The freedom to wear sweatpants all day, set your own hours, and take phone calls from your couch makes working remotely sound fabulous. And that might be why a whopping 64 million Americans now do so at least part-time—an 80 percent increase since 2005. But as more U.S. companies give employees the freedom to “WFH” (work from home), many people, myself included, have discovered challenges that traditional employees don’t have.
The biggest benefit of working remotely is the added control over how, where, and when you work. It’s no surprise that remote workers are more productive and satisfied than traditional employees. Studies also show that skipping the office—and an unhealthy commute—reduces stress.1
But the same technology that enables our remote lifestyle—like 24/7 access to email—can blur the boundary between personal and professional life, causing telecommuters to end up working five to seven hours more per week than their office-bound counterparts, according to one study.
I’ve worked from Vienna for the last two years for Lantern, a mental health startup based in San Francisco. Working 6,000 miles away during different hours than my coworkers has forced me to learn how to develop a happy and healthy work-life balance. Here’s how I accomplish it—my tips could help you too.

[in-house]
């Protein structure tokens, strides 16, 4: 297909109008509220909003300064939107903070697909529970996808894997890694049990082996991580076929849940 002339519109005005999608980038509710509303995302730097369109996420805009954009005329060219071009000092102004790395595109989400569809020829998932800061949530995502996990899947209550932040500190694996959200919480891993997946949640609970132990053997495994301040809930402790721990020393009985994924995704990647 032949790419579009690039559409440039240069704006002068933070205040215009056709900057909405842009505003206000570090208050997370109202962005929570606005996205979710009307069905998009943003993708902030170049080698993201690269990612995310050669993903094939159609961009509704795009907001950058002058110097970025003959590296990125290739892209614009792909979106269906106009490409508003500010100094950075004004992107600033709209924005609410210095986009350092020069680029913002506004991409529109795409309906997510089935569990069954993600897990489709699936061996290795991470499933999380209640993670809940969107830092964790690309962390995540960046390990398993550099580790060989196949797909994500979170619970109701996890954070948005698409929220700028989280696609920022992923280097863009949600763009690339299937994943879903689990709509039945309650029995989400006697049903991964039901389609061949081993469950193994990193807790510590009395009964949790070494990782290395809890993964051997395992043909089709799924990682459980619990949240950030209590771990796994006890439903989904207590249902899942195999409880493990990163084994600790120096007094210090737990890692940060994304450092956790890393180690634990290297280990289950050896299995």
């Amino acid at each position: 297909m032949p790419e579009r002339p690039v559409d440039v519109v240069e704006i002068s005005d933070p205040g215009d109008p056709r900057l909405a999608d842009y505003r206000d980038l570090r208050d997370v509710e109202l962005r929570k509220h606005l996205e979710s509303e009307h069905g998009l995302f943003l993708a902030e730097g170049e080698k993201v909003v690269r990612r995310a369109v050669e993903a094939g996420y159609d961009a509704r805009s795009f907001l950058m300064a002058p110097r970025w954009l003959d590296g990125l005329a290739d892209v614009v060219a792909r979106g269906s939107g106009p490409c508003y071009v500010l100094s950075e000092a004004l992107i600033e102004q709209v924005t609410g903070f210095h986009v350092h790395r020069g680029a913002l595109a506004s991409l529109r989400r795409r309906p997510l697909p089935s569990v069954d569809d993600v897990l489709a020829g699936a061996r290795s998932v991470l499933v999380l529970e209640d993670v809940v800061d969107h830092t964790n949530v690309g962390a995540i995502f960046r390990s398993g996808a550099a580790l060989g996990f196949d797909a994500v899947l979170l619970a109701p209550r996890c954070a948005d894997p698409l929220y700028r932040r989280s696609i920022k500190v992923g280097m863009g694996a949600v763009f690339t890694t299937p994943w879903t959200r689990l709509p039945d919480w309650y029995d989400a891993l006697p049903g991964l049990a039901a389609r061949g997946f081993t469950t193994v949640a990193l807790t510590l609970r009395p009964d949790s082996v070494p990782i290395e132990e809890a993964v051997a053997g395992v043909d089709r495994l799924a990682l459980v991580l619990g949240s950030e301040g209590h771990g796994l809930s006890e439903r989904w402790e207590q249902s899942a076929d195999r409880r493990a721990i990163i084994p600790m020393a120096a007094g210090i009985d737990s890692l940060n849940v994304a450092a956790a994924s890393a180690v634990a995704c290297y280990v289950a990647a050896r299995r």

8 Ways to Eliminate Stress When You’re Working Remotely
1. Clearly define what work means.
This might sound like a no-brainer, but hear me out. Just like your bed should only be used for sex and sleep, your daily allotted working time should only be used for work.
Work falls into three categories:
- A specific project you’re completing for your boss or a client
- Networking to generate more work or meet new clients
- Professional development
Additionally, I suggest making a list—and posting it next to your desk—of a few activities or goals you can always turn to so you don’t waste time if you’re having a slow day or finish a project early. This could be staying up to date on industry news, getting more active on LinkedIn or another relevant social network, or checking in with past clients.
2. Visually define your workspace.
I work from a standing desk in the corner of my dining room. When I’m there, I’m in work mode—and I make sure not to work on anything personal in that space. Even if you live in a tiny studio, it’s important to find a visual cue that tells you it’s time be productive.
For instance, you could put a desk mat and mouse on your dining table to transform it. Or try sitting on the opposite side of a table than you normally do. You’ll train yourself to associate that different view with work. If you use the same computer for work and personal use, close all applications and turn off work email and chat notifications at the end of your work day. Same goes for your phone: Customize your settings to turn off notifications after a certain time each day.’
3. Get out of the house.
Supplement your lack of in-person chatting at work by finding a community: Joining a coworking space or making your favorite coffee shop your second home can kick a midday slump. You’ll feel less isolated by getting some of the same social signals that people get in the workplace, such as saying hello or getting a smile.
Source: Greatist | Megan Jones